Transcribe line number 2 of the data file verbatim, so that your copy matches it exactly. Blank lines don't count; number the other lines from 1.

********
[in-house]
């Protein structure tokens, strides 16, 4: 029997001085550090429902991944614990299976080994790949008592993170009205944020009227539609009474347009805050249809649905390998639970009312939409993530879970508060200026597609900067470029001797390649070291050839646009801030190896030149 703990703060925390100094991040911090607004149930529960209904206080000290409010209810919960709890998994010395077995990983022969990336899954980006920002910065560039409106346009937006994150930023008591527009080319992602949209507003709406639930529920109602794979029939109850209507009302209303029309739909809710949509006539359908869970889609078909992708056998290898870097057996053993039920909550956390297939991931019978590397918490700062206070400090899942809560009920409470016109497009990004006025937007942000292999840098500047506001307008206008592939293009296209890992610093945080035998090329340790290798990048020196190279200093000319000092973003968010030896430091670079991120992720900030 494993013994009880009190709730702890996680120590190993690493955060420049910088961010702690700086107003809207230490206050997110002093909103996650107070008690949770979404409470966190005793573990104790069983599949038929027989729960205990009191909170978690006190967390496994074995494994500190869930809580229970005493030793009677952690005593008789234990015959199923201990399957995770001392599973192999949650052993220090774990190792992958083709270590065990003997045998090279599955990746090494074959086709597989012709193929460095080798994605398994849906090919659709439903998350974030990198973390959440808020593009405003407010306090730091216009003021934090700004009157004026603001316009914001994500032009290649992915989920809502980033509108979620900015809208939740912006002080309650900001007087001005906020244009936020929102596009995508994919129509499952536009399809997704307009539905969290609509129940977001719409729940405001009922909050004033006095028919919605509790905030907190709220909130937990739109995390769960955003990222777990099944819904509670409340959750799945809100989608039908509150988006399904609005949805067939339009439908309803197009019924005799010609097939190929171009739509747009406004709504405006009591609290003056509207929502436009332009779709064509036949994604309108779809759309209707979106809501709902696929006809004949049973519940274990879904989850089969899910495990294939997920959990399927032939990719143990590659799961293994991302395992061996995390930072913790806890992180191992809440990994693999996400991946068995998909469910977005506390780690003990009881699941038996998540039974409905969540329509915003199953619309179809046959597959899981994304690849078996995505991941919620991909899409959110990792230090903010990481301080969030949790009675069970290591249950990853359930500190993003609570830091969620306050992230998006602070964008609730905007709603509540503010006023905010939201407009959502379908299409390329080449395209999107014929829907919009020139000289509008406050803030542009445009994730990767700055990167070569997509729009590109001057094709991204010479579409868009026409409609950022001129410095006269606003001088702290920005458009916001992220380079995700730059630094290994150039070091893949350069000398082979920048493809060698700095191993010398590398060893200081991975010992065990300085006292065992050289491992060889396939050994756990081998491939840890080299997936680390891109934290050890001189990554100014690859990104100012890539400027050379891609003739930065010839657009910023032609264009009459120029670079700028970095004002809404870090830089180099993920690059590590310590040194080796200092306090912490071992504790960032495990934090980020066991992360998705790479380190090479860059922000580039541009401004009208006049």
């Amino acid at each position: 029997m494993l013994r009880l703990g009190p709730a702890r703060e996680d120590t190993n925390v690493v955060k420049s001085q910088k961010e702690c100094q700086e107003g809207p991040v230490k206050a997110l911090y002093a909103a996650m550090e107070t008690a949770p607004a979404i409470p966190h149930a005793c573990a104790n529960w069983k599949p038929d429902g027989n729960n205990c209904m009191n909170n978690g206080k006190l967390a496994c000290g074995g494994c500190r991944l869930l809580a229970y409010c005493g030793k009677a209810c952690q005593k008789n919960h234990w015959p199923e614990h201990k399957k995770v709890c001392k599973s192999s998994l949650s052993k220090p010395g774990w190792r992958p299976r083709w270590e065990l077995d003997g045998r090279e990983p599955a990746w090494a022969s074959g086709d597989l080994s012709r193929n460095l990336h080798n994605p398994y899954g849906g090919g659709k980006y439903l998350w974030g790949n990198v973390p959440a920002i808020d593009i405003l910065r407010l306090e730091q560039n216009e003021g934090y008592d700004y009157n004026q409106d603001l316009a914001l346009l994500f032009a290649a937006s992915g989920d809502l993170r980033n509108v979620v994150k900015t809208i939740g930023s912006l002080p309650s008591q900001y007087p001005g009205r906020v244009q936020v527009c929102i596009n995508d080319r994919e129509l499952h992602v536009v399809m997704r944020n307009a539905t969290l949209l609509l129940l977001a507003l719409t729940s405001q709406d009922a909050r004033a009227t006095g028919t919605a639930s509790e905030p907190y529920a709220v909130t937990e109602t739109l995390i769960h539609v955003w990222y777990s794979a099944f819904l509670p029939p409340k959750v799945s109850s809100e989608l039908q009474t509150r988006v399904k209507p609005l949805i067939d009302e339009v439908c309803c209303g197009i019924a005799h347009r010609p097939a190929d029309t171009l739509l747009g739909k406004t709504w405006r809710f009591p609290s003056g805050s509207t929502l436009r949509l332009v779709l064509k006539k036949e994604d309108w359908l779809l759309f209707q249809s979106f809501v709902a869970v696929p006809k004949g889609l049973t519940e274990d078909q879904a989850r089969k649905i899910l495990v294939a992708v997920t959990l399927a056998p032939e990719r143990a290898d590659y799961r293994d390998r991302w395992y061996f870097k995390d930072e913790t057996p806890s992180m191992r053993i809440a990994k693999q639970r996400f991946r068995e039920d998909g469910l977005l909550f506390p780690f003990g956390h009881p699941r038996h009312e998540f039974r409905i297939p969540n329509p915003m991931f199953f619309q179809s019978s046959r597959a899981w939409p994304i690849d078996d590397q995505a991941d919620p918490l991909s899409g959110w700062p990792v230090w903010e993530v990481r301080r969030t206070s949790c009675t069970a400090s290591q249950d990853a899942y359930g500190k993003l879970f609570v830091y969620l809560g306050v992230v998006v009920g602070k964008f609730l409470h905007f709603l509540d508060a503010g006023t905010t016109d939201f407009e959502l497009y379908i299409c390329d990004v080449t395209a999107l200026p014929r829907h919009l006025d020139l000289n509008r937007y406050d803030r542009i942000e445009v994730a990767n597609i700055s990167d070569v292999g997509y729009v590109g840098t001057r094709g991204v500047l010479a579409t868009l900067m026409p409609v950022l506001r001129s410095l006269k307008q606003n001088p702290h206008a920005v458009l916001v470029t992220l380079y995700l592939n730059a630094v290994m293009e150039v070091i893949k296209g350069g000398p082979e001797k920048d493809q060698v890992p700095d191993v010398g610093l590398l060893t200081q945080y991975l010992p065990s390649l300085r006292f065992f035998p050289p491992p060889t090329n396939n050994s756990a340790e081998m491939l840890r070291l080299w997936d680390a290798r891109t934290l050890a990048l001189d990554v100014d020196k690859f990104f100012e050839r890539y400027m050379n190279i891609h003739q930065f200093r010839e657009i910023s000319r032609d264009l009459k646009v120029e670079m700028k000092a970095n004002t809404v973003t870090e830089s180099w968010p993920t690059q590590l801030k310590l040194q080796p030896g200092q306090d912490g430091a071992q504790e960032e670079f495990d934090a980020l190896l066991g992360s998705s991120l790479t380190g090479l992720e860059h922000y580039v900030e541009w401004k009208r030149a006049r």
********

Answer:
């Protein structure tokens, strides 16, 4: 029997001085550090429902991944614990299976080994790949008592993170009205944020009227539609009474347009805050249809649905390998639970009312939409993530879970508060200026597609900067470029001797390649070291050839646009801030190896030149 703990703060925390100094991040911090607004149930529960209904206080000290409010209810919960709890998994010395077995990983022969990336899954980006920002910065560039409106346009937006994150930023008591527009080319992602949209507003709406639930529920109602794979029939109850209507009302209303029309739909809710949509006539359908869970889609078909992708056998290898870097057996053993039920909550956390297939991931019978590397918490700062206070400090899942809560009920409470016109497009990004006025937007942000292999840098500047506001307008206008592939293009296209890992610093945080035998090329340790290798990048020196190279200093000319000092973003968010030896430091670079991120992720900030 494993013994009880009190709730702890996680120590190993690493955060420049910088961010702690700086107003809207230490206050997110002093909103996650107070008690949770979404409470966190005793573990104790069983599949038929027989729960205990009191909170978690006190967390496994074995494994500190869930809580229970005493030793009677952690005593008789234990015959199923201990399957995770001392599973192999949650052993220090774990190792992958083709270590065990003997045998090279599955990746090494074959086709597989012709193929460095080798994605398994849906090919659709439903998350974030990198973390959440808020593009405003407010306090730091216009003021934090700004009157004026603001316009914001994500032009290649992915989920809502980033509108979620900015809208939740912006002080309650900001007087001005906020244009936020929102596009995508994919129509499952536009399809997704307009539905969290609509129940977001719409729940405001009922909050004033006095028919919605509790905030907190709220909130937990739109995390769960955003990222777990099944819904509670409340959750799945809100989608039908509150988006399904609005949805067939339009439908309803197009019924005799010609097939190929171009739509747009406004709504405006009591609290003056509207929502436009332009779709064509036949994604309108779809759309209707979106809501709902696929006809004949049973519940274990879904989850089969899910495990294939997920959990399927032939990719143990590659799961293994991302395992061996995390930072913790806890992180191992809440990994693999996400991946068995998909469910977005506390780690003990009881699941038996998540039974409905969540329509915003199953619309179809046959597959899981994304690849078996995505991941919620991909899409959110990792230090903010990481301080969030949790009675069970290591249950990853359930500190993003609570830091969620306050992230998006602070964008609730905007709603509540503010006023905010939201407009959502379908299409390329080449395209999107014929829907919009020139000289509008406050803030542009445009994730990767700055990167070569997509729009590109001057094709991204010479579409868009026409409609950022001129410095006269606003001088702290920005458009916001992220380079995700730059630094290994150039070091893949350069000398082979920048493809060698700095191993010398590398060893200081991975010992065990300085006292065992050289491992060889396939050994756990081998491939840890080299997936680390891109934290050890001189990554100014690859990104100012890539400027050379891609003739930065010839657009910023032609264009009459120029670079700028970095004002809404870090830089180099993920690059590590310590040194080796200092306090912490071992504790960032495990934090980020066991992360998705790479380190090479860059922000580039541009401004009208006049």